• It’s extensible. You can add more containers in the same organization.

Step 3: Calculating the length

Calculate the length of the main supply pipe and the length of the feeder pipes. Cut them accordingly.

Step 4: Connecting the pipes

Connect all components to complete the installation as guided in the kit (usually they come with a manual). Keep all the emitters at the end turned off.

Step 5: Connecting the main supply pipe

Connect the main supply pipe to the water source and test if the water is reaching the end i.e. one of the emitters. Take a small plastic mug or container and pour water into it through the emitter. Start a timer on your mobile and check to see how much time it was required to fill the mug. This is the time required to keep the water supply on for drip irrigation to water the plants. You can increase it as you fill more mugs or bigger mugs.

If all your containers are of equal size then you can set the same settings for all emitters but if some are bigger or small, you have to adjust the water flow accordingly. This takes time to figure out but it’s usually not a big deal.

This is it, your drip irrigation is installed and ready. All you need to do now is turn on the water supply at a particular time or at various intervals to water your plants.

Step 6: Automating the system

If you have a readymade controller, all you need to do is connect the controller to your water supply and connect your main supply pipe to the device’s outlet. Connect it to a power source and set the interval and timer in the controller. Test it and you have a fully automated drip irrigation system.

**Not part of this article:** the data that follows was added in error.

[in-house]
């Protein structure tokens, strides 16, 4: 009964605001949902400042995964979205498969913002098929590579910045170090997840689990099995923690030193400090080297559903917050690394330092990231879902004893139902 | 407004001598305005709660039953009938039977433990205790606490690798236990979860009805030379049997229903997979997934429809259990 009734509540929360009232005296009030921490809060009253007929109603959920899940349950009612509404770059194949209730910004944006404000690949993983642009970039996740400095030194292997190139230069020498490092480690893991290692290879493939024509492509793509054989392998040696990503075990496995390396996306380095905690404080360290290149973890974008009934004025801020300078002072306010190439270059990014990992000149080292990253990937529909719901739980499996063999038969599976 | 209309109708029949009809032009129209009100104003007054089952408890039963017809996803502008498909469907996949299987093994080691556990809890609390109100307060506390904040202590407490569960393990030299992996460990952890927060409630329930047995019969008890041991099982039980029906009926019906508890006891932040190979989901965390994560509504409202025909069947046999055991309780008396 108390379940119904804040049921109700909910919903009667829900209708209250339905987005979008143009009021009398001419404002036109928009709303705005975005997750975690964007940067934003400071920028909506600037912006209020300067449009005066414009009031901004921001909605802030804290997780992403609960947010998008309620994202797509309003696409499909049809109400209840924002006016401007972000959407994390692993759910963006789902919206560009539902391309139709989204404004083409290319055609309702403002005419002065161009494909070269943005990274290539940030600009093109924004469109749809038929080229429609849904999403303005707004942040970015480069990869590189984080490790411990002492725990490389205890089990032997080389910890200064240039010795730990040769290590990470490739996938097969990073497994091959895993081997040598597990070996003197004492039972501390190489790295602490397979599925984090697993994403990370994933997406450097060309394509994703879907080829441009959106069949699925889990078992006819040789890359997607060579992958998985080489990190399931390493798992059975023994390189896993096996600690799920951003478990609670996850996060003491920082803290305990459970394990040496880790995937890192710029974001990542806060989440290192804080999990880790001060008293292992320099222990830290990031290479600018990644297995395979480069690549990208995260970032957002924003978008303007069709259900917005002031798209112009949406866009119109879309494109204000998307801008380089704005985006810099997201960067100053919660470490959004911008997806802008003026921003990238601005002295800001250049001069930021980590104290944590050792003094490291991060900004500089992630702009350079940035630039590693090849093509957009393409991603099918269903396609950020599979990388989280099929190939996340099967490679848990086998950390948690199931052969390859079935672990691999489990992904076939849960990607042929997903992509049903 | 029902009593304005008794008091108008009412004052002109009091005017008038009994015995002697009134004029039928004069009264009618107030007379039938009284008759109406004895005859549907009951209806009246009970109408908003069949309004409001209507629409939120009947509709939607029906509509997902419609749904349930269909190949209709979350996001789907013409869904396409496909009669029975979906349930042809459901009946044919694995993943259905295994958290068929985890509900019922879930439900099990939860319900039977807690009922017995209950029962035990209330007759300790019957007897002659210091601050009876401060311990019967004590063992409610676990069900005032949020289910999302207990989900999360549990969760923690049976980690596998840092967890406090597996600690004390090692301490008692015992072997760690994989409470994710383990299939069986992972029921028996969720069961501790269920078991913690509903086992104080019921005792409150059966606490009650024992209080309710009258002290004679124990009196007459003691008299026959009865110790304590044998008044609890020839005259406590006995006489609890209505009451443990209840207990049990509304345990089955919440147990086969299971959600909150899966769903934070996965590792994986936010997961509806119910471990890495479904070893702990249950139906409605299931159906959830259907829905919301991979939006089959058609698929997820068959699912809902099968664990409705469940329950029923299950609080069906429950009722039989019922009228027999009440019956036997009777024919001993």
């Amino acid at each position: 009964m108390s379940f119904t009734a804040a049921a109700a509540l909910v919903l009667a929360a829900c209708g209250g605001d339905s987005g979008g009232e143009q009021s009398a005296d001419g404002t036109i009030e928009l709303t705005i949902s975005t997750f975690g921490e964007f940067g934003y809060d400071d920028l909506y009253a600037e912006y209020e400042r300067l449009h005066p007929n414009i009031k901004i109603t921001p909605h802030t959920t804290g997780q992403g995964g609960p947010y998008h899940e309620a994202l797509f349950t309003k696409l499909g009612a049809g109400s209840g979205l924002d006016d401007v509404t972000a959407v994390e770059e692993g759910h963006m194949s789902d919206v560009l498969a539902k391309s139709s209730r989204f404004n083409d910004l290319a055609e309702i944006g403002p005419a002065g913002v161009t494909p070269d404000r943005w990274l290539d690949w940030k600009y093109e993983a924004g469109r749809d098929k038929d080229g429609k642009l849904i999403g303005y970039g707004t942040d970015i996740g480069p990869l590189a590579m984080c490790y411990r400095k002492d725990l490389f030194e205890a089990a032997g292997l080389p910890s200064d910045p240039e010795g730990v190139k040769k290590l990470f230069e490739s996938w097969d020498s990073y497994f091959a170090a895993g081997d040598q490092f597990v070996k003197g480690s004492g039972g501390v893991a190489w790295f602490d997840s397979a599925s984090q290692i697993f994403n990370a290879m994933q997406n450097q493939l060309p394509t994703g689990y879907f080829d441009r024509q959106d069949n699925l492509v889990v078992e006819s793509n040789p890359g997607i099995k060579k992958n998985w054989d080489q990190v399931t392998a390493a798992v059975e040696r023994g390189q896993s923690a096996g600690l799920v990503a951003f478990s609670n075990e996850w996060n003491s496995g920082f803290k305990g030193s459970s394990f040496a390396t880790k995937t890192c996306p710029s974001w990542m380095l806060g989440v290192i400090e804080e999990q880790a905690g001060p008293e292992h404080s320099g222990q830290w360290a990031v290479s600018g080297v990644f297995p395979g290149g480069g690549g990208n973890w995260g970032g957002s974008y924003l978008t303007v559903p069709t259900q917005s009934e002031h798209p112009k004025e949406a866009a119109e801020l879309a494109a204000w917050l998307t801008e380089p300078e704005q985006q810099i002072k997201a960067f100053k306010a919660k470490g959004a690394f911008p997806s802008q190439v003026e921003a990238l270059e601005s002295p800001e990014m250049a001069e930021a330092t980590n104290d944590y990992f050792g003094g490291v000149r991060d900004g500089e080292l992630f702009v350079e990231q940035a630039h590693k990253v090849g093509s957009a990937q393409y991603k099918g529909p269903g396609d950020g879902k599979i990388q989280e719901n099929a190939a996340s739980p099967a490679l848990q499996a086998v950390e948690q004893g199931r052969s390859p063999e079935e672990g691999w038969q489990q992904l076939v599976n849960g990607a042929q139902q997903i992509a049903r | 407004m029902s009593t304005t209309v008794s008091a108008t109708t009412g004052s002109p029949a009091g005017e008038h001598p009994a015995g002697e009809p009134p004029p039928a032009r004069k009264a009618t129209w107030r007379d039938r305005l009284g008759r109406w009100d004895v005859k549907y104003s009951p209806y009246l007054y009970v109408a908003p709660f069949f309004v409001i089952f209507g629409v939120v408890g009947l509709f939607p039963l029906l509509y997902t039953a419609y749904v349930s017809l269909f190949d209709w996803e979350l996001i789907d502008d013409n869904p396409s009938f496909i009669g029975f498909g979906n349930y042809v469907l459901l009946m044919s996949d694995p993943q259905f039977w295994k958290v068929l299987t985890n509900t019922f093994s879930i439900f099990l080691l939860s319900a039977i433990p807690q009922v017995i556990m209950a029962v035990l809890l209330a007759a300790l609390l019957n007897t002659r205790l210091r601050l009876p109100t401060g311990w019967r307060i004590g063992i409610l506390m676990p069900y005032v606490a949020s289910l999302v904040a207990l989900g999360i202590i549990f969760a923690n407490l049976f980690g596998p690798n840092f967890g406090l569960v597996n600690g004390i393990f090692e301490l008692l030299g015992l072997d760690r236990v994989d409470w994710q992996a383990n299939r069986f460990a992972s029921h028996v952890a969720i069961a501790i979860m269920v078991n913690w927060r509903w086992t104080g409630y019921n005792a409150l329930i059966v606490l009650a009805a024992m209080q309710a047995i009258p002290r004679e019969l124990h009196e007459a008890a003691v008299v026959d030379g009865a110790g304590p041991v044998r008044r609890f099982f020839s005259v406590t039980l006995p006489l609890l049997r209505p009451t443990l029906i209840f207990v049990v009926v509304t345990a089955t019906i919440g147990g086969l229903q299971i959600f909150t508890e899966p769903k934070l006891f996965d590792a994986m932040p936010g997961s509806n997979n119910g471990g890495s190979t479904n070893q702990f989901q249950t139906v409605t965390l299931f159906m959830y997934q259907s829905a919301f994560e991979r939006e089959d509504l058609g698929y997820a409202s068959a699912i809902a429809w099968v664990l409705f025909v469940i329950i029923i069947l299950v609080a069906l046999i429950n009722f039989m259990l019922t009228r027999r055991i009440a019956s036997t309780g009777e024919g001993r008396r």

• Now given the advantages of a DIY controller, let’s make one. Connect the solenoid valve to the water supply. Make sure you connect on the inlet side. Clamp it if required.
  • Connect the solenoid valve to the main supply pipe. Connect the switch to its power adapter and plug it into the power supply. Turn it on and off to check if it is working as intended.

Now the final step is to set your manual timer or separate timer device. Let’s say you set it to 7 am every morning for 15 minutes. Insert the timer switch into the main power socket and make sure to leave it on. Insert the power adapter of the solenoid valve into the timer socket. Voila!! Your automated drip irrigation system is all set.


  • Like any other system, it would require maintenance like cleaning of emitters, pipes, and connectors.
  • Over time, you have to replace some parts.
  • If you have a hard water source, there are higher chances of emitters getting clogged frequently.
  • Drip irrigation systems for commercial uses have a lot of other aspects like
    • Micro misting sprinklers for maintaining humidity
    • Sand or sedimentary filter
    • Regular flushing of the system using acids or chlorine
    • Screen filters

You may keep these factors in mind should you plan to expand your garden.

When it comes to technology and gardening we must agree that the sky is the limit. Inventions like IoT (Internet of things) have taken various gardening automation to next level and simplified a gardener’s life. But hold your horses from buying everything fancy that claims to solve your gardening problems. We hope this article on DIY Drip Irrigation Watering Techniques And Installation could help you gets your hands on some amazing DIY hacks and understand how to install an automated irrigation kit.